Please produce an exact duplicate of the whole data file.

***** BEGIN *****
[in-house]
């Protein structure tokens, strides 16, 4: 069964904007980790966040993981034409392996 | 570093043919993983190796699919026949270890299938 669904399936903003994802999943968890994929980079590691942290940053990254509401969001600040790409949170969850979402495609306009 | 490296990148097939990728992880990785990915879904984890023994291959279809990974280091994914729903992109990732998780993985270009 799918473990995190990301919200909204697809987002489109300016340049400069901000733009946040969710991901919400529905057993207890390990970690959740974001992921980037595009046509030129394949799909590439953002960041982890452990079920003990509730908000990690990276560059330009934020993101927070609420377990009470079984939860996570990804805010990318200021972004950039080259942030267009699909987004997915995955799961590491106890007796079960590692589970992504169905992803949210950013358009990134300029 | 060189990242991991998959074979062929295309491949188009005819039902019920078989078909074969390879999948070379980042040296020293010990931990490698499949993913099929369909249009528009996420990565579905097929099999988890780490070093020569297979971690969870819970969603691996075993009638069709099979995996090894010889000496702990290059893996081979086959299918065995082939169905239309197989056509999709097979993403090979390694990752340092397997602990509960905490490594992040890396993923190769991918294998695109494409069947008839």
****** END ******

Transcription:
[in-house]
């Protein structure tokens, strides 16, 4: 069964904007980790966040993981034409392996 | 570093043919993983190796699919026949270890299938 669904399936903003994802999943968890994929980079590691942290940053990254509401969001600040790409949170969850979402495609306009 | 490296990148097939990728992880990785990915879904984890023994291959279809990974280091994914729903992109990732998780993985270009 799918473990995190990301919200909204697809987002489109300016340049400069901000733009946040969710991901919400529905057993207890390990970690959740974001992921980037595009046509030129394949799909590439953002960041982890452990079920003990509730908000990690990276560059330009934020993101927070609420377990009470079984939860996570990804805010990318200021972004950039080259942030267009699909987004997915995955799961590491106890007796079960590692589970992504169905992803949210950013358009990134300029 | 060189990242991991998959074979062929295309491949188009005819039902019920078989078909074969390879999948070379980042040296020293010990931990490698499949993913099929369909249009528009996420990565579905097929099999988890780490070093020569297979971690969870819970969603691996075993009638069709099979995996090894010889000496702990290059893996081979086959299918065995082939169905239309197989056509999709097979993403090979390694990752340092397997602990509960905490490594992040890396993923190769991918294998695109494409069947008839």